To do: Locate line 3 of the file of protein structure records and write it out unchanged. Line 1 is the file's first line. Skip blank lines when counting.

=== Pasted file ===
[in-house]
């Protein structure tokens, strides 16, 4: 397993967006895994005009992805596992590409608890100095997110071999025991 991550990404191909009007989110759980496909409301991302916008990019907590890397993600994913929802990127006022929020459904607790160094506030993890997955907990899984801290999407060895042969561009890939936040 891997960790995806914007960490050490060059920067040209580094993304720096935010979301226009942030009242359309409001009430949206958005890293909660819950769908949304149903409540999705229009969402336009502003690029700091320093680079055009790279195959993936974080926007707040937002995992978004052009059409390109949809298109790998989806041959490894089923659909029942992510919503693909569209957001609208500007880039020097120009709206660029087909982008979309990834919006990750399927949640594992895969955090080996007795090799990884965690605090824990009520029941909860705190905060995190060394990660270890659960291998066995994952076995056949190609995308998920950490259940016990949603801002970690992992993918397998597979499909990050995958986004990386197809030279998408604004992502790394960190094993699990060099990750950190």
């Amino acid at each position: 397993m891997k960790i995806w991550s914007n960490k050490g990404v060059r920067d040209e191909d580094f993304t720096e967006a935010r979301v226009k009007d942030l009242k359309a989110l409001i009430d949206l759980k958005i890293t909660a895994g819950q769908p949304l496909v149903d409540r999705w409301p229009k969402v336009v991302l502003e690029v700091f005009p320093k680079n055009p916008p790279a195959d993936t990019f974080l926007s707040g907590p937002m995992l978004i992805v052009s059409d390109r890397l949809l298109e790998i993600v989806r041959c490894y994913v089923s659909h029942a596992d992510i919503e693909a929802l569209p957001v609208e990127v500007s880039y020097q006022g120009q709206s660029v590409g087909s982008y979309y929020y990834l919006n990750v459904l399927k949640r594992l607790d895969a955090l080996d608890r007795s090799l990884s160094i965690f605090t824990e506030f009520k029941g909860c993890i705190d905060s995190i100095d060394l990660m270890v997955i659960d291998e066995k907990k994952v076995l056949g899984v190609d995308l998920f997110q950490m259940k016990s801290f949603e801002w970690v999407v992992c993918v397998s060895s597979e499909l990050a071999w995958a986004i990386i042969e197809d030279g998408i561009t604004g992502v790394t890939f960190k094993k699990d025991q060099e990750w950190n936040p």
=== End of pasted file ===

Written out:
């Amino acid at each position: 397993m891997k960790i995806w991550s914007n960490k050490g990404v060059r920067d040209e191909d580094f993304t720096e967006a935010r979301v226009k009007d942030l009242k359309a989110l409001i009430d949206l759980k958005i890293t909660a895994g819950q769908p949304l496909v149903d409540r999705w409301p229009k969402v336009v991302l502003e690029v700091f005009p320093k680079n055009p916008p790279a195959d993936t990019f974080l926007s707040g907590p937002m995992l978004i992805v052009s059409d390109r890397l949809l298109e790998i993600v989806r041959c490894y994913v089923s659909h029942a596992d992510i919503e693909a929802l569209p957001v609208e990127v500007s880039y020097q006022g120009q709206s660029v590409g087909s982008y979309y929020y990834l919006n990750v459904l399927k949640r594992l607790d895969a955090l080996d608890r007795s090799l990884s160094i965690f605090t824990e506030f009520k029941g909860c993890i705190d905060s995190i100095d060394l990660m270890v997955i659960d291998e066995k907990k994952v076995l056949g899984v190609d995308l998920f997110q950490m259940k016990s801290f949603e801002w970690v999407v992992c993918v397998s060895s597979e499909l990050a071999w995958a986004i990386i042969e197809d030279g998408i561009t604004g992502v790394t890939f960190k094993k699990d025991q060099e990750w950190n936040p």